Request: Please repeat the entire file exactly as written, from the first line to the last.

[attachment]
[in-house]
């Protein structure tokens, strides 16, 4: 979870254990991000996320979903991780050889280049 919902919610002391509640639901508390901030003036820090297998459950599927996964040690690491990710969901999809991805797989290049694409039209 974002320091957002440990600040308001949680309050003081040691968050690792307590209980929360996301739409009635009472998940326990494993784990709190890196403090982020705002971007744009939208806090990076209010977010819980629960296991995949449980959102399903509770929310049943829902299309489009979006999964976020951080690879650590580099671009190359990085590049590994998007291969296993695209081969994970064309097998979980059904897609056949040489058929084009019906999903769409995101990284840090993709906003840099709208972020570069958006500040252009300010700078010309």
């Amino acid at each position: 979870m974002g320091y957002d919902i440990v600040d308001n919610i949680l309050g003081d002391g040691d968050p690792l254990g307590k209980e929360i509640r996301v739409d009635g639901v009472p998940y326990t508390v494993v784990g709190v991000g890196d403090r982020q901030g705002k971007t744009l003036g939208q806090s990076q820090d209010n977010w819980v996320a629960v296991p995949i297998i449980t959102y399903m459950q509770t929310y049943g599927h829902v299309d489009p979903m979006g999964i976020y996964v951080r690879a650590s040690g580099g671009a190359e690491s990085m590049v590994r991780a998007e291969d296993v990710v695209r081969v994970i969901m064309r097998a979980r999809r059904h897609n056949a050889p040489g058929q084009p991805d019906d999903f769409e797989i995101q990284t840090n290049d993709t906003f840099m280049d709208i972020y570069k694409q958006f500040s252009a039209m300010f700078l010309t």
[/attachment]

[in-house]
């Protein structure tokens, strides 16, 4: 979870254990991000996320979903991780050889280049 919902919610002391509640639901508390901030003036820090297998459950599927996964040690690491990710969901999809991805797989290049694409039209 974002320091957002440990600040308001949680309050003081040691968050690792307590209980929360996301739409009635009472998940326990494993784990709190890196403090982020705002971007744009939208806090990076209010977010819980629960296991995949449980959102399903509770929310049943829902299309489009979006999964976020951080690879650590580099671009190359990085590049590994998007291969296993695209081969994970064309097998979980059904897609056949040489058929084009019906999903769409995101990284840090993709906003840099709208972020570069958006500040252009300010700078010309």
């Amino acid at each position: 979870m974002g320091y957002d919902i440990v600040d308001n919610i949680l309050g003081d002391g040691d968050p690792l254990g307590k209980e929360i509640r996301v739409d009635g639901v009472p998940y326990t508390v494993v784990g709190v991000g890196d403090r982020q901030g705002k971007t744009l003036g939208q806090s990076q820090d209010n977010w819980v996320a629960v296991p995949i297998i449980t959102y399903m459950q509770t929310y049943g599927h829902v299309d489009p979903m979006g999964i976020y996964v951080r690879a650590s040690g580099g671009a190359e690491s990085m590049v590994r991780a998007e291969d296993v990710v695209r081969v994970i969901m064309r097998a979980r999809r059904h897609n056949a050889p040489g058929q084009p991805d019906d999903f769409e797989i995101q990284t840090n290049d993709t906003f840099m280049d709208i972020y570069k694409q958006f500040s252009a039209m300010f700078l010309t």